Racism may be easy to spot in overt forms, but the subtle versions are the most troublesome. That's the challenge for Jonathan Zur, president and chief executive of the Virginia Center for Inclusive Communities, which promotes diversity.
“It might be a statement or a gesture that the offended person doesn't know if it was intentional,” Zur says. “But it can really split work colleagues.”
His 74-year-old group, formerly known as the National Conference of Christians and Jews, works throughout the state holding retreats, discussions and other programs to help people “value and respect diversity,” he says. Zur has led the group through a rebranding and helped increase statewide programs by 150 percent to reach an average of 7,500 people each year.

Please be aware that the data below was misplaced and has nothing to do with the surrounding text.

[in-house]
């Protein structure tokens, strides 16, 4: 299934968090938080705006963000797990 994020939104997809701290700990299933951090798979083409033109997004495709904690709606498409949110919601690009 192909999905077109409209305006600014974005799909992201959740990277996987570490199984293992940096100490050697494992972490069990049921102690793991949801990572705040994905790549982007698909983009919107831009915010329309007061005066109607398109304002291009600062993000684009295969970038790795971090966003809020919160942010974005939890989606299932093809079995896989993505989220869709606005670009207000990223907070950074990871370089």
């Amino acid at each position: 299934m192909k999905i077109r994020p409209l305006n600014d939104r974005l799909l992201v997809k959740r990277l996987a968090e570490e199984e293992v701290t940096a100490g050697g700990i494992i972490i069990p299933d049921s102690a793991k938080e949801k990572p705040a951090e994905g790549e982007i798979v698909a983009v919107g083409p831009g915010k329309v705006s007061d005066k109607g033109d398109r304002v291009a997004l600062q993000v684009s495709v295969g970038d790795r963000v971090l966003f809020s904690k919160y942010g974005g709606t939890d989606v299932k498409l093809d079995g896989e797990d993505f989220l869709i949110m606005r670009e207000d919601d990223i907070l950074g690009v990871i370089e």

In Richmond, his workers reach out to public and private schoolchildren to help them be sensitive to racial and religious differences. Sometimes, he says, the training results in fewer fights or disturbances in and out of class.
Zur, who says he grew up “in the middle of nowhere in New Jersey,” was attracted to the University of Richmond's Jepson School of Leadership Studies, where he earned a degree in 2003. He managed grants helping ease racial tensions against Muslims and others after the 9/11 terrorist attacks and worked for two years in his home state.
Zur says he was glad to get back to Richmond to start with the Virginia Center for Inclusive Communities. There, his nominators say, he became the organization's youngest president. Zur also serves on the board of the National Federation for Just Communities and volunteers with the American Conference on Diversity, the First Freedom Center and the Richmond Organization for Sexual Minority Youth.